china_finnair_travelettes20160521_1872 china_finnair_travelettes20160521_1871 The whole thing got me thinking not only about my own prejudices but also the privilege that comes both with traveling and being a travel blogger. For those who are fortunate enough to travel the world and explore other cultures for a living, isn’t there also a responsibility? A responsibility to live up to Mark Twain’s words? Not only to us but also to our readers?

Just in time for this post two other incidences occurred in the travel blogging community. Adventurous Kate published this post where she writes about a press trip when she found herself with one very openly racist writer and a client who didn’t care. She describes how shocked she felt and how she called this person out, standing up against racism, alas on her own. It’s easy to say it didn’t concern her but then again isn’t that the same argument that men use when they say they can’t be feminists just because they are not female? Isn’t it just our duty as decent human beings to stand up against all forms of discrimination whether they concern us directly or not?! And especially as so-called travelers! Shouldn’t we have a broader view of the world, share it with those who stay home and also use it to educate and tell whether the grass is really greener, purple or striped and that all of those options are okay?

china_finnair_travelettes20160521_1881 china_finnair_travelettes20160521_1879 Alas, we are still human. That much was obvious when another issue caused an uproar on social media. Liz from Young Adventuress got called out and subsequently apologized for what cannot be described as anything other than a racial slur against Asians. While the context may have been well-intended as she was calling out tourists in New Zealand to stop behaving like complete douchebags and destroying nature, the racial implication was simply wrong. It could have easily been avoided and given the real issue of environmental conservation when traveling a lot more impact, but the words slipped out and readers were hurt. Rightfully so.

china_finnair_travelettes20160521_1867 china_finnair_travelettes20160521_1865 Whether her apologies were sincere or not and how she really feels about Asians, I do not know. However, I do know that if we write and share our thoughts and feelings with the world we do have to mind what we say. It is not enough to say Well if you don’t like what someone says, you don’t have to read it. Or She didn’t mean it!. I think that is an easy cop out. The privilege of travel comes with a responsibility and even more so when you are a writer. Mind your words, they are powerful, they matter.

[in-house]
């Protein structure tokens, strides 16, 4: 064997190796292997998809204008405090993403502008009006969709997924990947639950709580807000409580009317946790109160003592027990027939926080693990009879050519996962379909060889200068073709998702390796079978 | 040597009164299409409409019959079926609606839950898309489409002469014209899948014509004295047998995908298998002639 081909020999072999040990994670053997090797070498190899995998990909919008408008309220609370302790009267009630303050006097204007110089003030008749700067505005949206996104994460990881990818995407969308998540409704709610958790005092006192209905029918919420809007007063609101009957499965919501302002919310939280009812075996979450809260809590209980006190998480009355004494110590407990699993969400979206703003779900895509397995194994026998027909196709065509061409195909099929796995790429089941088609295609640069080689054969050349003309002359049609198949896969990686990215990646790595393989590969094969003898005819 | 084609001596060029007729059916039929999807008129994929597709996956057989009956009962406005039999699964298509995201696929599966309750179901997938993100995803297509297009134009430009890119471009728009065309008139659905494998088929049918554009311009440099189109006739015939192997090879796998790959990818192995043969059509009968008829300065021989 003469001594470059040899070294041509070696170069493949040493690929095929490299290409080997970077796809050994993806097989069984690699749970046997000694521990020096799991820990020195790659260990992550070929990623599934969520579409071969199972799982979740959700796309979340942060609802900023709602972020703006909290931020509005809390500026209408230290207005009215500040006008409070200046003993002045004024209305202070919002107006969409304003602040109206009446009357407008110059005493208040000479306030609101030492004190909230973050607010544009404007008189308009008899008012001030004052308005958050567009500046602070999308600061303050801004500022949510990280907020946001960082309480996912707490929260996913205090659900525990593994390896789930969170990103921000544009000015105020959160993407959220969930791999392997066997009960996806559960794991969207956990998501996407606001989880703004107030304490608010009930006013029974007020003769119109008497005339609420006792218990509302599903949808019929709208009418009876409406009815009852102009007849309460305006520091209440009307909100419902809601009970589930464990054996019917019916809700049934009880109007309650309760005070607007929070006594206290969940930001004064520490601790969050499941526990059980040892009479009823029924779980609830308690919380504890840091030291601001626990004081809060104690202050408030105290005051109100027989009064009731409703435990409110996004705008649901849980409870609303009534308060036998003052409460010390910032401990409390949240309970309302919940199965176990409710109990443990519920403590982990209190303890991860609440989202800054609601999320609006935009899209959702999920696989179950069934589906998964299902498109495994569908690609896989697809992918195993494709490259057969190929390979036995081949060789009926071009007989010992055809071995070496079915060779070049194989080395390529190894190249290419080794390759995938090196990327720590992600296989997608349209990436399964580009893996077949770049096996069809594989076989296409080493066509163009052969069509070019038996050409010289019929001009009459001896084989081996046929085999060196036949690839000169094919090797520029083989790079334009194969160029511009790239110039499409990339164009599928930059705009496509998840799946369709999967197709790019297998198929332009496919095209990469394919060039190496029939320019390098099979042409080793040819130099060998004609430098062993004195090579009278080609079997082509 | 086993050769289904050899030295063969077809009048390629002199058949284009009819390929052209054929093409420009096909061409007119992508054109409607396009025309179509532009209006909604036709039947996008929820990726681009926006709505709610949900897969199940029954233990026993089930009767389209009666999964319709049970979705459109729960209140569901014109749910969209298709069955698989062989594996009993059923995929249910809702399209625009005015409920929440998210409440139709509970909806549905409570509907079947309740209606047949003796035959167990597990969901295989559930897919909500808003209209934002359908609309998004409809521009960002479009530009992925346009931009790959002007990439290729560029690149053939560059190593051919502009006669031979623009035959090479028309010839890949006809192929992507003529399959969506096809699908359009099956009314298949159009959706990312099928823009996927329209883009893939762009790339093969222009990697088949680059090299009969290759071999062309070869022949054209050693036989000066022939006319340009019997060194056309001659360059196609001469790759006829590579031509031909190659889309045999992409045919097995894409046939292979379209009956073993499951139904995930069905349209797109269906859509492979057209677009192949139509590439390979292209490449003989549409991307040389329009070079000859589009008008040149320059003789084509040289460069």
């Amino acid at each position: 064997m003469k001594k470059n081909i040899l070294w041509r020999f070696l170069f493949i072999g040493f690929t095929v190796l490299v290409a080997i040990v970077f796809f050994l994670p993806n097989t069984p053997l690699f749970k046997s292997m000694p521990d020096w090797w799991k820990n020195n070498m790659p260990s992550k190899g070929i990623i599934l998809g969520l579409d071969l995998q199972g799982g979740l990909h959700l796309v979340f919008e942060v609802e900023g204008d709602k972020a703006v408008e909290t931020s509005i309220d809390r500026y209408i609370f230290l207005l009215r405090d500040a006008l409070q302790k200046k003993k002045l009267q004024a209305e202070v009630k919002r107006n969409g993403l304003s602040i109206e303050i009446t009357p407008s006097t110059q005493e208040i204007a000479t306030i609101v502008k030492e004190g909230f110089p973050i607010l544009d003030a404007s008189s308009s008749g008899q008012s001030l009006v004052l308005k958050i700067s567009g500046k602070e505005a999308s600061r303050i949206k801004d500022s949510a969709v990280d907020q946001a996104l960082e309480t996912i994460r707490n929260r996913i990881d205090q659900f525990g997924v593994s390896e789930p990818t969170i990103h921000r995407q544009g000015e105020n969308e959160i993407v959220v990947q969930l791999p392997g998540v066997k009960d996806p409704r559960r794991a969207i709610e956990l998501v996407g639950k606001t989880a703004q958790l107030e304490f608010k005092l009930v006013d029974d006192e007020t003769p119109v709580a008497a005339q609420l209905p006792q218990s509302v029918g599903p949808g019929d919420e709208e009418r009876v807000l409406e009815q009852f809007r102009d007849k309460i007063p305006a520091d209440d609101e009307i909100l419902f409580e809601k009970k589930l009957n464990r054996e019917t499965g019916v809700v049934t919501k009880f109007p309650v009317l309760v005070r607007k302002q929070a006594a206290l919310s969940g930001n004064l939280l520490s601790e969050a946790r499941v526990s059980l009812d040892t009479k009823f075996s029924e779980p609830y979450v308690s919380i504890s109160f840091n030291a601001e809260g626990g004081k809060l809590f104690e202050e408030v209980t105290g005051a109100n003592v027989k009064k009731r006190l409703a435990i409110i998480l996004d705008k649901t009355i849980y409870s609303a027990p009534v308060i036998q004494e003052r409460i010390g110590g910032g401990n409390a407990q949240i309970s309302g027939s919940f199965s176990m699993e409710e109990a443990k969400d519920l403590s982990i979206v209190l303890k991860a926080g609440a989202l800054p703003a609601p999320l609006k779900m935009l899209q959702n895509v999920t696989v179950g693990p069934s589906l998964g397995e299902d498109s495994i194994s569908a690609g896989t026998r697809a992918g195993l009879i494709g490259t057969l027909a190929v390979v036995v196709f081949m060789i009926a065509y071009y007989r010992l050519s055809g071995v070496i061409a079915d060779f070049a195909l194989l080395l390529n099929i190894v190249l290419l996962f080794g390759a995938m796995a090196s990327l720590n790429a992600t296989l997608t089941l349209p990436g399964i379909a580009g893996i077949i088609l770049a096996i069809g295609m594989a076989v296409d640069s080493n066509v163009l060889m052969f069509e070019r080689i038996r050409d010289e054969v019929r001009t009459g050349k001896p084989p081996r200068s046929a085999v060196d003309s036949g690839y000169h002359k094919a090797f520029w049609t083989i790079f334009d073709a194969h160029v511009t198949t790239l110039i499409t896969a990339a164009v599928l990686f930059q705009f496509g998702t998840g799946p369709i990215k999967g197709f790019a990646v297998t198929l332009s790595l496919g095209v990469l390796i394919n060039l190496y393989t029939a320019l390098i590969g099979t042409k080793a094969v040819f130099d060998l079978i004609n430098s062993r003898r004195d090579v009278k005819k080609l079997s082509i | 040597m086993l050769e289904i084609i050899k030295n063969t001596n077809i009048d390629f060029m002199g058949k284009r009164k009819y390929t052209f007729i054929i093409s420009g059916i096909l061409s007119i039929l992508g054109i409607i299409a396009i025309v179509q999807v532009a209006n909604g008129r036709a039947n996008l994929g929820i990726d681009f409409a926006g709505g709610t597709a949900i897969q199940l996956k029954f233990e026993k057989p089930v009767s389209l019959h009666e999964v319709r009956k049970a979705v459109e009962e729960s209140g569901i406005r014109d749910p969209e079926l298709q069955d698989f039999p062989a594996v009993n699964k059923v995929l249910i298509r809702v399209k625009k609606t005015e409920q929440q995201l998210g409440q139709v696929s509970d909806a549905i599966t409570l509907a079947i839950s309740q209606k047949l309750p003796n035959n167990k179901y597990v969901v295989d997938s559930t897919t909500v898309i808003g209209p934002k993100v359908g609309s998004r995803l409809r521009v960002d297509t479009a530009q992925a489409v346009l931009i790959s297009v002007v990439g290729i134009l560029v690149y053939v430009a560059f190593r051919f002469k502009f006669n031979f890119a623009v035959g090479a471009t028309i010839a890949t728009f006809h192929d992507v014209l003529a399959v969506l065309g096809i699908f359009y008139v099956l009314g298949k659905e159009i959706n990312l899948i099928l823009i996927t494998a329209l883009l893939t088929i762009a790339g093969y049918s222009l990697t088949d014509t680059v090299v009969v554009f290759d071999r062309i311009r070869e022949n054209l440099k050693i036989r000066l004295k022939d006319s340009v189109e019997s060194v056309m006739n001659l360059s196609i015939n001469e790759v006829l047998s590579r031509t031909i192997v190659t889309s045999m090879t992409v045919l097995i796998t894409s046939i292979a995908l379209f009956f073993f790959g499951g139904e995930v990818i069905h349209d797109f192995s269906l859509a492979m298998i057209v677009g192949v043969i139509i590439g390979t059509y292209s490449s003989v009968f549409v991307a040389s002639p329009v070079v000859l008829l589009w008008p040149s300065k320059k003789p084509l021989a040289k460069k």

One of my favorite writers, Maya Angelou, wasn’t quite as optimistic as Mark Twain on the notion of traveling. But she wrote:

“Perhaps travel cannot prevent bigotry, but by demonstrating that all peoples cry, laugh, eat, worry, and die, it can introduce the idea that if we try and understand each other, we may even become friends.”

With that said, I don’t think you have to love every country and like every person you meet. You are entitled to have favorites. But you should at least try to understand where other people are coming from, tolerate and let live. As a traveler, you should learn and be able to differentiate between stereotypes and reality, a cliche and what someone is really about, a government and its people. And as a decent human being, you need to speak up when facing racism, sexism or any other kind of bigotry and injustice. Even when it is uncomfortable and even when this may mean that you need to have a good hard look at yourself and your own privilege.

china_finnair_travelettes20160521_1882 While I wanted to love China just to spite this person in Morocco, I really did fall in love with it. The people I met were nothing short of amazing. Everybody smiled warmly, offered a helping hand when needed and returned my curious looks with open faces that mirrored my own curiosity. I didn’t dare get close to a chicken foot. But then again, there is so much more to China than the stereotypes. And, I’m happy to say, there will definitely be a next time.
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Thank you to Finnair. For not only giving me the amazing opportunity to discover China but also to learn so much more about myself in the process!